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Art Design History

Prominent Figures of the Harlem Renaissance Featured on New USPS Stamps

June 3, 2020

Grace Ebert

All images © USPS

For those who aren’t keen on emblazoning their rent checks or letters with an American flag, the United States Postal Service recently released a stamp collection dedicated to one of the most influential periods in the nation’s history. The new set features pastel renderings of four prominent figures of the Harlem Renaissance, a profound artistic and intellectual movement that spanned the 1920s. This year marks a century since the period began and became a turning point for Black culture.

Nella Larsen is recognized most often for her two novels Quicksand (1928) and Passing (1929), which explore race relations at the intersection of gender, sexuality, and class; Educator, poet, and avid gardener Anne Spencer exemplified the far-reaching effects of the Harlem Renaissance by hosting artists and intellectuals at her home in Virginia; Arturo Alfonso Schomburg was an Afro-Latinx historian dedicated to furthering recognition of Black artists, writers, and intellectuals. His collections now are housed at the Schomburg Center for Research in Black Culture in New York City; and writer, philosopher, and educator Alain Locke is one of the most prominent thinkers of the period. He also edited and contributed to the foundational text, The New Negro.

Designed by art director Greg Breeding with art by Gary Kelley, the 55-cent forever stamps are available for purchase in sheets of 20 from USPS. (via Hyperallergic)

 

 

 



Art Design History

Artist Ruth Asawa's Mesh Wire Sculptures Adorn New Stamps from USPS

April 7, 2020

Grace Ebert

All images © United States Postal Service

Soon you’ll be able to mail a letter to a friend—or realistically, pay a bill—with a hint of art history. The United States Postal Service announced this week that it’ll be releasing 10 stamps inspired by renowned sculptor Ruth Asawa. The neutral-toned collection contains mostly her bulbous hanging pieces that appear to swell and contract in vertical lines.

Born in 1926, Asawa was forced into a Japanese internment camp by the U.S. government with her family during World War II. She learned to draw during her detainment, before eventually attending Black Mountain College, where she studied with Josef Albers and began to delve into wire weaving and sculpture. Later in her career, Asawa described her looped artworks as “a woven mesh not unlike medieval mail. A continuous piece of wire, forms envelop inner forms, yet all forms are visible (transparent). The shadow will reveal an exact image of the object.”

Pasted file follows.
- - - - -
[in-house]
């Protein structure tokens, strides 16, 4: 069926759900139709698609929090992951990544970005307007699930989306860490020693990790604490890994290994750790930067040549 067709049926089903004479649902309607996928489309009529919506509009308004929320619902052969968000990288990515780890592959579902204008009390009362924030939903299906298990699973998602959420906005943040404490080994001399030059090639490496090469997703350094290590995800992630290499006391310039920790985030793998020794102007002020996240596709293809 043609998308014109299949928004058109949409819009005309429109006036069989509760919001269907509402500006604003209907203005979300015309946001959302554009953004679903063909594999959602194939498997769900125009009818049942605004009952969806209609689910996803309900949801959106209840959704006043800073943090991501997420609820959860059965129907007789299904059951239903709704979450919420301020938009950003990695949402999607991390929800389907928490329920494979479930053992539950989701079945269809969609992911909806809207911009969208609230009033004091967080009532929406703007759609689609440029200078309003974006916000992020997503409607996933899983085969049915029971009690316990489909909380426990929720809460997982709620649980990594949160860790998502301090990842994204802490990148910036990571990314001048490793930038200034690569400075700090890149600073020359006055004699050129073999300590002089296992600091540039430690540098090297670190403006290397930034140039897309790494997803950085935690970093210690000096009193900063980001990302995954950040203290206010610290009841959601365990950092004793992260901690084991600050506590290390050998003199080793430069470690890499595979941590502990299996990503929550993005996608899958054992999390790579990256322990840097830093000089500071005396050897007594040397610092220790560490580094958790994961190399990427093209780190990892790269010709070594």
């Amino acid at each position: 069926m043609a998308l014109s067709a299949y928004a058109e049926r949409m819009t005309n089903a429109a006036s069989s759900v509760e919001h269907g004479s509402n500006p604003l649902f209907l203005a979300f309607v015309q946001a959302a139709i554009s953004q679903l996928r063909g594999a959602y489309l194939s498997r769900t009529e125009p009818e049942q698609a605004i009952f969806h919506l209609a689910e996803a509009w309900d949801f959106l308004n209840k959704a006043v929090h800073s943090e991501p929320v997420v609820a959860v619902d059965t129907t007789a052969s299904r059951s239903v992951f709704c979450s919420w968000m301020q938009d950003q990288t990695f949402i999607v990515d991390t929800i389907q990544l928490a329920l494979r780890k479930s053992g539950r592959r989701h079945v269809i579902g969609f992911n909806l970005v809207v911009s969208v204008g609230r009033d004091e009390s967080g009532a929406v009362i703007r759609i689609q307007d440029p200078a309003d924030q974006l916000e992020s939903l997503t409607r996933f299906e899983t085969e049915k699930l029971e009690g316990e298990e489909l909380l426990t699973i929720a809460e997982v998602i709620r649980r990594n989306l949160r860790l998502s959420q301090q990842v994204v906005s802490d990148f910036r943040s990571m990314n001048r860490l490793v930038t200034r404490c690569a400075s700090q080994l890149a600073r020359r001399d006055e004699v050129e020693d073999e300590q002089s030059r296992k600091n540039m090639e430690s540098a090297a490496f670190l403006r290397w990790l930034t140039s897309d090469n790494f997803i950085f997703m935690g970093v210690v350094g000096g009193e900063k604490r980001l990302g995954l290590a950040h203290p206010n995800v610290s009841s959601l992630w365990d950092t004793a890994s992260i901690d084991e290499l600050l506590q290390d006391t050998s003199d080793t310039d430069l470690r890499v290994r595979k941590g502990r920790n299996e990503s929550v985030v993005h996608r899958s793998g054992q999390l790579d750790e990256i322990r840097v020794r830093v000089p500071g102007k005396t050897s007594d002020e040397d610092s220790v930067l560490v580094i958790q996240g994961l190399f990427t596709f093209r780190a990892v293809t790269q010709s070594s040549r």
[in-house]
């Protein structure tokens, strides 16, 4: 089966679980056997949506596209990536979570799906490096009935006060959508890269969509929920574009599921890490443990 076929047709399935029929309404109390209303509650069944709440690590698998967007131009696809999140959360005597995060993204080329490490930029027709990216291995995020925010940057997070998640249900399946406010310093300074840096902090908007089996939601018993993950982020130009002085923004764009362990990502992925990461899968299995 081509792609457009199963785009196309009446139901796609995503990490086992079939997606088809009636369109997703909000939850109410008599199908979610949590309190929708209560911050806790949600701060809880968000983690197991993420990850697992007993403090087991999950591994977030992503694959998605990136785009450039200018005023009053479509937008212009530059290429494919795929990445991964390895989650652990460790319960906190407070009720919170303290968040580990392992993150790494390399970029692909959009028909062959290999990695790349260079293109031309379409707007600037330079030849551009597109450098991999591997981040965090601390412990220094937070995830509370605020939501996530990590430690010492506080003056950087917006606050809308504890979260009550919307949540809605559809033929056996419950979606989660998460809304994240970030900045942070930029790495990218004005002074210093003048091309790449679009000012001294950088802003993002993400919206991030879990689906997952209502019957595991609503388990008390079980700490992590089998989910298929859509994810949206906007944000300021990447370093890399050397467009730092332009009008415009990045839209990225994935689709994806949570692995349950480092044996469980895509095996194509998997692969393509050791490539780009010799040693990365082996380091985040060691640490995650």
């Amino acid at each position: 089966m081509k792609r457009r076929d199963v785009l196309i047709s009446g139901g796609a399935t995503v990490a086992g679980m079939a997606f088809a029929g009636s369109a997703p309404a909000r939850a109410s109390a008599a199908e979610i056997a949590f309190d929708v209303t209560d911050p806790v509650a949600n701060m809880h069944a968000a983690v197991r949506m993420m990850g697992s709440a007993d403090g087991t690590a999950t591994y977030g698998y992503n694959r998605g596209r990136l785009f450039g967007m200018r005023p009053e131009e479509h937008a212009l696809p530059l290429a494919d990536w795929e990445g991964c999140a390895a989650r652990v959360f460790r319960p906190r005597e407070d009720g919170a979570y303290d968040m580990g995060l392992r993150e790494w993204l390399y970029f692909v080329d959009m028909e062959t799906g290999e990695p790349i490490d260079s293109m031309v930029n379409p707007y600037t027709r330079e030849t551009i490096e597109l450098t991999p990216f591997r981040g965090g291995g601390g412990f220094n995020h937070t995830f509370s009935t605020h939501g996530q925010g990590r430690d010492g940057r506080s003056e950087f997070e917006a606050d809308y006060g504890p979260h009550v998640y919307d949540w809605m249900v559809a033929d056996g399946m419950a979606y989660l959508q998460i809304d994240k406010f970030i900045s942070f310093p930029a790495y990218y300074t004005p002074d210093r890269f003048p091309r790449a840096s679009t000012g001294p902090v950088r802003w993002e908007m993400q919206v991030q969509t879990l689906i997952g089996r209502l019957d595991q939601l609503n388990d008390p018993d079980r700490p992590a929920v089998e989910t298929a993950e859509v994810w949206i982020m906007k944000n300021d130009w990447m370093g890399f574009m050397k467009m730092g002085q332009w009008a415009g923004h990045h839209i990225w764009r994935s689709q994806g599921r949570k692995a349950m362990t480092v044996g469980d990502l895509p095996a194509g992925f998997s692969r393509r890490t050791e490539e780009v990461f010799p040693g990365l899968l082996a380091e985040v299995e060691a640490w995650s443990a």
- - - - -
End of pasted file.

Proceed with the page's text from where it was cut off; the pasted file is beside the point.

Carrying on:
The forthcoming stamps feature photographs by Dan Bradica and Laurence Cuneo, with the selvage image taken by Nat Farbman for a 1954-issue of Life. To see more of Asawa’s wire works before you pick up the postal packet, check out the Instagram account that her estate manages. (via Artsy)

 

 



Art Illustration

Stamps, Scientific Charts, and Hand-Drawn Maps Occupy Every Inch of Travel Notebooks by José Naranja

January 6, 2020

Grace Ebert

All images © José Naranja, shared with permission

Author and artist José Naranja ensures he won’t forget any detail of his year-round travels across the globe through a meticulous and unique documentation process. Formerly an aeronautic engineer, Naranja now archives his thoughts while visiting foreign countries by hand-crafting journals replete with items like collected stamps, an illustration of the periodic table, and a study of fountain pens. Each mixed-media page centers on a theme, such as the culture surrounding eating a bowl of ramen or the flamingos found in a zoo.

Since he last spoke with Colossal, the artist published a second work titled The Nautilus Manuscript, a 208-page handbound leather journal chronicling his life from 2015 to 2019. Similar to how he constructs each page, Naranja is committed to maintaining the integrity of his work during the production process. “The project is about offering the people the same feeling as having the originals in their hands: same paper, size, leather cover and mainly the same ‘touch.’ It’s bound by hand, slow but the only way to take care of details,” he says. The Nautilus Project, which is written mostly in Spanish, is available for purchase. Keep up with the artist’s most recent spreads brimming with insights and elaborate sketches on Instagram.